RIC reaches higher degree of green with new line of commencement caps and gowns  

Michelle Mare of the Campus Store stands next to a mannequin who is modeling the new "green" commencement cap and gown.
The 2012 commencement season marks the beginning of “green” caps and gowns at Rhode Island College. While the outfits themselves will still be in traditional black, they will now be made from 100 percent recycled materials.

The new gowns are made with GreenWeaver, an environmentally friendly fabric consisting solely of recycled plastic bottles. The bag and box in which the gown is shipped are made of recycled material as well. The product is produced by Oak Hall Cap & Gown.

According to those who have worn it, the GreenWeaver material breathes well and has a nice texture that is comfortable to wear. With these new gowns, the heavier, warmer polyester might permanently become a thing of the past.

When a spokesperson from Balfour, who represents the makers of Greanweaver, contacted Michelle Mare, assistant manager of the RIC Campus Store, she thought they would be a great replacement for the standard polyester gowns.

“What better way to support Rhode Island College’s green initiative than to have our graduating students contribute to the effort to go green on campus?” asked Mare.

With an average of 23 plastic bottles used per gown, nine million plastic bottles have been saved from landfills in the making of GreenWeaver gowns. And recycling plastic bottles isn’t the only way these gowns are green. CO2 gas emissions are reduced by over 54 percent by using thermal recycled energy instead of petroleum, which also saves over 52 percent of energy use.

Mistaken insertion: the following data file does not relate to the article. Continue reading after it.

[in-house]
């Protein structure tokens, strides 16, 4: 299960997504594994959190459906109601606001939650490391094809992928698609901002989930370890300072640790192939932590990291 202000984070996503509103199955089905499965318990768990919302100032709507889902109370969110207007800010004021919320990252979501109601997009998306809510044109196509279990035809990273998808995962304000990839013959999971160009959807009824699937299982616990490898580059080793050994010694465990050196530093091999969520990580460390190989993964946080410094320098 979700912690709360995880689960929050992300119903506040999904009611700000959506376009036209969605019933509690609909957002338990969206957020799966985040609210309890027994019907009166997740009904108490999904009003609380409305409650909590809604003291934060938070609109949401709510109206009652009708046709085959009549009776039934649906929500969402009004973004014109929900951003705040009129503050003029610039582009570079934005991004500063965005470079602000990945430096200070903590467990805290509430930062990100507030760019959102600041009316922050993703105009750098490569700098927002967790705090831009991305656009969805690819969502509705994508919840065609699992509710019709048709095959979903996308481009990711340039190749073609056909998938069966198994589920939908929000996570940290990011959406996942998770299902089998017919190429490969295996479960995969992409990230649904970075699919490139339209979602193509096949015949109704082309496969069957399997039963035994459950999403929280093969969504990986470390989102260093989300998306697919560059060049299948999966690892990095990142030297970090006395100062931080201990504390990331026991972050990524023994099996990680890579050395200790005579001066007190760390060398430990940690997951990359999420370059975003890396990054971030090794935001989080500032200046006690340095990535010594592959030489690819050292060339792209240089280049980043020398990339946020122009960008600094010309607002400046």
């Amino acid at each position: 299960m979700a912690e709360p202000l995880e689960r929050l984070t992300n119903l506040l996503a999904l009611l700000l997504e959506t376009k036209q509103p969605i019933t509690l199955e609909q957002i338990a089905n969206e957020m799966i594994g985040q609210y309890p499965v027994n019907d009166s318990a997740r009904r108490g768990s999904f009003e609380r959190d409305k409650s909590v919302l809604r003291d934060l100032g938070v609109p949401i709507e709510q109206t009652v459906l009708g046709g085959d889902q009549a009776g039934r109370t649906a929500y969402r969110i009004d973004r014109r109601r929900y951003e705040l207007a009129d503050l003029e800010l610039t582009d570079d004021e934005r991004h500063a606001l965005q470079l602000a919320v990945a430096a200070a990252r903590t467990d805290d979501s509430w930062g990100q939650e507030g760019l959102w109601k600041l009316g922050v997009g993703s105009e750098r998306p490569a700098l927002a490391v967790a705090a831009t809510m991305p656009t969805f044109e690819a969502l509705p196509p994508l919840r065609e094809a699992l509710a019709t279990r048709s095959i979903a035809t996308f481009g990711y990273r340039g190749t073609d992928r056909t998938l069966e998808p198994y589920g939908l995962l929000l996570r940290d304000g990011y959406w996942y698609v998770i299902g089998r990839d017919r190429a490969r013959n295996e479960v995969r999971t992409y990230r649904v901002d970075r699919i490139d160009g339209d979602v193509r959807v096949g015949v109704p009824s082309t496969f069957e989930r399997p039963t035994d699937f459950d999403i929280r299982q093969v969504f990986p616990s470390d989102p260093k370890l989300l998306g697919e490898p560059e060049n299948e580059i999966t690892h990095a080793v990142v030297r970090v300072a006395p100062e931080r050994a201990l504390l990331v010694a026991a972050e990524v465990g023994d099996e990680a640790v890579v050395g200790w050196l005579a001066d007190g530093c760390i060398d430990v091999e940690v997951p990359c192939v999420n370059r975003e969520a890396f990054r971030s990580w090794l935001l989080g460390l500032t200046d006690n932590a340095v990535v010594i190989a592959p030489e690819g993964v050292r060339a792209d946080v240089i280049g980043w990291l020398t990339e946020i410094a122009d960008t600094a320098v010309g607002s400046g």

Students might feel concerned that with all the work going into creating the regalia that it might cost more. However, pricing will be similar to last year’s cost, with baccalaureate cap, gown, hood and tassel costing $45.50, and the master’s or CAGS cap, gown, hood and tassel costing $48.50.

“Our graduates are now impacting the environmentally friendly effort we are striving to achieve,” said Patricia Nolin, special assistant to the president and coordinator of the college’s commencements.

Nursing students were the first at RIC to wear these gowns, when they donned them for the pinning ceremony in January.

Nursing graduate Amy Shaw was excited to know that the gowns were recycled. She said the gowns were “comfortable” and hadn’t noticed any difference in quality compared to the old gowns.

Students aren’t the only ones happy with the change. RIC President Nancy Carriulo is also a booster of this green effort.

“I am so pleased and proud that this year’s graduation gowns will be made of recycled materials,” she said. “Our students have shown great support for RIC’s efforts to be greener. Their selection of graduation gowns is an example.”

Students will also have an opportunity to help sustainability efforts by donating their gowns to be recycled into carpets. Collection boxes will be available in the Campus Store after commencement.

OakHall will donate 25 cents to the Green Team here at RIC, and the Campus Store will match that donation as well for every “green” gown that is returned.

The GreenWeaver gown is currently on display in the Campus Store and will be available for purchase at Grad fest on April 4.